The Kentucky General Assembly entered the final day of its 2017 session Thursday with several key bills still in political limbo.
People packed a hearing room in the Capitol annex for an early morning meeting of the Senate Economic Development, Tourism and Labor committee to see what would become of House Bill 296, which would rework the state’s workers’ compensation program. The committee, though, adjourned without taking up the bill.
Still, the unions that have avidly opposed the bill haven’t declared victory yet. Committee Chairwoman Sen. Alice Forgy-Kerr, R-Lexington, said the panel might reconvene to take up the bill at any time over the course of the day.
She also said Senate President Robert Stivers, R-Manchester, has written a substitute for the bill that tries to address some of the issues raised by organized labor.
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Bill Londrigan, a lobbyist for the AFL-CIO, said his organization has issues with the committee substitute because it could still make things difficult for workers who are on permanent partial disability.
That provision also has drawn the ire of police and firefighter unions. It would allow employers to stop paying benefits after 15 years for partial disabilities that are permanent. The bill would exempt some injuries, such as loss of a limb, hearing, eye or teeth, from the 15-year cap, but opponents argue that it isn’t enough.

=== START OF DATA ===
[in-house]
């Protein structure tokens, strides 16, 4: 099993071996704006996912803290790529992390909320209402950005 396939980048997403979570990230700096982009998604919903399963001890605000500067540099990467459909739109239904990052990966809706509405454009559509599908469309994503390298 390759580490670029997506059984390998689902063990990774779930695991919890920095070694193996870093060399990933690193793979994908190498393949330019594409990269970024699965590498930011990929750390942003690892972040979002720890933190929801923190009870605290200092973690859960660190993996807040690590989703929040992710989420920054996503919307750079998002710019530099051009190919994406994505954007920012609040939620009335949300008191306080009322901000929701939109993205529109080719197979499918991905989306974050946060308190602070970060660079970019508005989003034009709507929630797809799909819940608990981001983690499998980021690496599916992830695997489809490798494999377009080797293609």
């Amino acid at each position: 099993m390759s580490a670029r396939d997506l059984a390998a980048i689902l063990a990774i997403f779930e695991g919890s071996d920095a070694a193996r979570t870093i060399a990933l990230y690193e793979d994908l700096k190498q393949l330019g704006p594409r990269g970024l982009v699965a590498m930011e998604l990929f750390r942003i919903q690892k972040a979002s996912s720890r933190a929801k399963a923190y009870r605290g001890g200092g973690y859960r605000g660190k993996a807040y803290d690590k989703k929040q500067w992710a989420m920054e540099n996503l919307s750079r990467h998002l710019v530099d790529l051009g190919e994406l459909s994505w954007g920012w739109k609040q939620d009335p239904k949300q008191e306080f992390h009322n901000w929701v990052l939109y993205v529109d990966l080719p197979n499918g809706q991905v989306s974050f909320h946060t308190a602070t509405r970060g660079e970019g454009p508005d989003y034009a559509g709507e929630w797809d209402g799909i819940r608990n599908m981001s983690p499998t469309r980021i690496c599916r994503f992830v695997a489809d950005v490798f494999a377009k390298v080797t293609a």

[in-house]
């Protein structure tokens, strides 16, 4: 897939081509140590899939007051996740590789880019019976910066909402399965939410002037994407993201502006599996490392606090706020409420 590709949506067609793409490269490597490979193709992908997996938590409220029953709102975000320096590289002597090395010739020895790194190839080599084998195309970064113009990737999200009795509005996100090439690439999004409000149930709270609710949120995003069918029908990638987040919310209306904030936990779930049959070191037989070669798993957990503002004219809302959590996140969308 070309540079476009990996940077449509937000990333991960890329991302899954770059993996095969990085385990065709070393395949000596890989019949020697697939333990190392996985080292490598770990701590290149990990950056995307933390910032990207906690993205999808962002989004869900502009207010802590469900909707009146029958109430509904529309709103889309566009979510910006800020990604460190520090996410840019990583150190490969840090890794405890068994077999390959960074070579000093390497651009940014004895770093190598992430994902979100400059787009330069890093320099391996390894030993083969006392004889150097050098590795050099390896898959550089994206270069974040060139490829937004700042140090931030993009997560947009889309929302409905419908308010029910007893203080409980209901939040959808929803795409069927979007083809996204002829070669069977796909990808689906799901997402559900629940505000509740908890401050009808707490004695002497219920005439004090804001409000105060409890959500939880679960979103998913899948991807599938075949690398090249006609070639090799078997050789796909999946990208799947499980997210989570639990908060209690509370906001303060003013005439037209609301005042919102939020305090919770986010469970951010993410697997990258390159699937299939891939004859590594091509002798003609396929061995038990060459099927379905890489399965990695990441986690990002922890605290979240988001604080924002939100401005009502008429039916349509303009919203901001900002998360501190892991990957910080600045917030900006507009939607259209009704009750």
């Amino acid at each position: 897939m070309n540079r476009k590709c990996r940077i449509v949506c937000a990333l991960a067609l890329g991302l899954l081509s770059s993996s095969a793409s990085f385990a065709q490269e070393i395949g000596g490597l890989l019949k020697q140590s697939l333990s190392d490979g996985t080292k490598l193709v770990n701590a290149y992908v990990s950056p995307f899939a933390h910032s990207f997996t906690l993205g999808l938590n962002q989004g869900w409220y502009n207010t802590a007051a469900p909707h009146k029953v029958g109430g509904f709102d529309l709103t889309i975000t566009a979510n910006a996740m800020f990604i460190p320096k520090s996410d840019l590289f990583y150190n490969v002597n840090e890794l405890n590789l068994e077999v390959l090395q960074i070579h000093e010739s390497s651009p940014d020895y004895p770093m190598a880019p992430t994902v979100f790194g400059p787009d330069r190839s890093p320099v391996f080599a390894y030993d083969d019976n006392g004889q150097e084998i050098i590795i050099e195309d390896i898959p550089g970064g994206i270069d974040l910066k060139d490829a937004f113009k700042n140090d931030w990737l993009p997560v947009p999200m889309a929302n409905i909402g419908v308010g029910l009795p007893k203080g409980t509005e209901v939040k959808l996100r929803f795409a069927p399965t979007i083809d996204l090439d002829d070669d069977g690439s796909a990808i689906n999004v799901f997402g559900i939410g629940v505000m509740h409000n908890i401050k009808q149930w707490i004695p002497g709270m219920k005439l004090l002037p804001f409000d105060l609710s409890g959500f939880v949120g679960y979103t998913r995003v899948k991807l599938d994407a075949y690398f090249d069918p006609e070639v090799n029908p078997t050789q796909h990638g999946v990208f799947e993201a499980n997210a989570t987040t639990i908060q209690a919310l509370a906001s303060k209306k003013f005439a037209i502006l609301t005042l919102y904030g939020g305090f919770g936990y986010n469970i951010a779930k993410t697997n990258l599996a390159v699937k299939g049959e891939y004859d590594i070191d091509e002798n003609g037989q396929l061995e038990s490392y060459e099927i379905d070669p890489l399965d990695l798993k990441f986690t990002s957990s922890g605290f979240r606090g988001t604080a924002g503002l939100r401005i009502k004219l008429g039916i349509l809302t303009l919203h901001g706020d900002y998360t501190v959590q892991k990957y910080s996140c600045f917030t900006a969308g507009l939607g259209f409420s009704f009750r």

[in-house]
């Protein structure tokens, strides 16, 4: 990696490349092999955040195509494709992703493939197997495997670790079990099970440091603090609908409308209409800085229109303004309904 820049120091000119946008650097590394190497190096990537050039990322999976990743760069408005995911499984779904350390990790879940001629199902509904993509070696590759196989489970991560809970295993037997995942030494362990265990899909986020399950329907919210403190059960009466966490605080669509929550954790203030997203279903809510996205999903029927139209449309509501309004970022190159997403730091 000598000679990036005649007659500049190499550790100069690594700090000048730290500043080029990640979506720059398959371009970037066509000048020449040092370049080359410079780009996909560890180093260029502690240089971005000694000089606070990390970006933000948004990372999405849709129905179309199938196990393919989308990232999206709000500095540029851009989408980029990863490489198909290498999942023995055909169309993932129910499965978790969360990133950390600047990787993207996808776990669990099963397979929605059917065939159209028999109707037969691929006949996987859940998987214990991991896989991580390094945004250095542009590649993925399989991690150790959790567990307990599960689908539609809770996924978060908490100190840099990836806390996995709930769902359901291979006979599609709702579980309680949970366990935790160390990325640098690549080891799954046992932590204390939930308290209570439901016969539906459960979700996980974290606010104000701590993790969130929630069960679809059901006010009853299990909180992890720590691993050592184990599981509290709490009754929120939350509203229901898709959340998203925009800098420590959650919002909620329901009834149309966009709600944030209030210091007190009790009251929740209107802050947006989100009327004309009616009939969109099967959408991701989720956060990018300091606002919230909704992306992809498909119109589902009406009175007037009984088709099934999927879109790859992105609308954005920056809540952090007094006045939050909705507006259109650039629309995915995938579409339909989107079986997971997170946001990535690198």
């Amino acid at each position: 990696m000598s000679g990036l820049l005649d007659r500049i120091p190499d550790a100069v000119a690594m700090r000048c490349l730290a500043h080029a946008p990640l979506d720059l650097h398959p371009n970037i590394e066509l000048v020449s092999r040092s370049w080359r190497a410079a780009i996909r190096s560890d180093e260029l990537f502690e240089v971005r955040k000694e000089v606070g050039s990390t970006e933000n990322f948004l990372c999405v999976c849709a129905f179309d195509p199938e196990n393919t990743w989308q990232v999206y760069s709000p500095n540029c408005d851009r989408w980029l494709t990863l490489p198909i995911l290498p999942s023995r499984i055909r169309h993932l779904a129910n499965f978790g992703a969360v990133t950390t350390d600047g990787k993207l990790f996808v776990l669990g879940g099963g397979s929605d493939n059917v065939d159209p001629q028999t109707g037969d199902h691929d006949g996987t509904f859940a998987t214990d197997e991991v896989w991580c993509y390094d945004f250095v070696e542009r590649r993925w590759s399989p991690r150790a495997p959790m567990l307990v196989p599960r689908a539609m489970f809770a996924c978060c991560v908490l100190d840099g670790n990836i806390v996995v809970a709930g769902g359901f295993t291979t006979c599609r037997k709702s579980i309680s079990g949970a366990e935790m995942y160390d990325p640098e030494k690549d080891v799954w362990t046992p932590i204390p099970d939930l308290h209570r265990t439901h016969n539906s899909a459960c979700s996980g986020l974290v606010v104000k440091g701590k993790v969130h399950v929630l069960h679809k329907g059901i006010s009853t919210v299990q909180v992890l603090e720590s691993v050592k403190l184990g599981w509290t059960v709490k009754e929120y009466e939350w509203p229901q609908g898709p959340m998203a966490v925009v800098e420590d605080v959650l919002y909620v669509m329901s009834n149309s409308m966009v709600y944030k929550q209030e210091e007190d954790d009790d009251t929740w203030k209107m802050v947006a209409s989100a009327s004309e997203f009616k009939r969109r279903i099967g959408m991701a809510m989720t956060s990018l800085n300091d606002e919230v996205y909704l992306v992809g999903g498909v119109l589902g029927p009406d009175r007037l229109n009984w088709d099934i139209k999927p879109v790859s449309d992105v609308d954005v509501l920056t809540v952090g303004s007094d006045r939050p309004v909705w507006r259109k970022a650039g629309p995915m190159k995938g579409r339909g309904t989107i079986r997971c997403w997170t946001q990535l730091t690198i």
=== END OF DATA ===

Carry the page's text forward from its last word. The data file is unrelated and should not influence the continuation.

The Senate panel did take up substitute language offered by Stivers for House Bill 377, which now makes changes to who pays workers’ compensations benefits for miners with black lung claims.
As the number of coal companies in Kentucky has declined, the amount that remaining coal operators must pay into the Coal Workers Pneumoconiosis Fund has skyrocketed.
Stivers said the high assessment is forcing more coal companies out of Kentucky, which then leads to more workers’ compensation claims from miners as they lose their jobs.
“We didn’t want to create a self-fulfilling prophecy of driving thousands of more jobs out of Kentucky,” Stivers said, when explaining his substitute.
To resolve the problem, Stivers presented a bill that would shift the responsibility for paying out existing claims from the CWP Fund to Kentucky Employers’ Mutual Insurance. KEMI would charge coal companies last year’s lower assessments to pay the claims.
“I don’t know of anyone that is in the system that is opposed to this,” Stivers said.
The amended bill passed unanimously and goes to the full Senate for its consideration.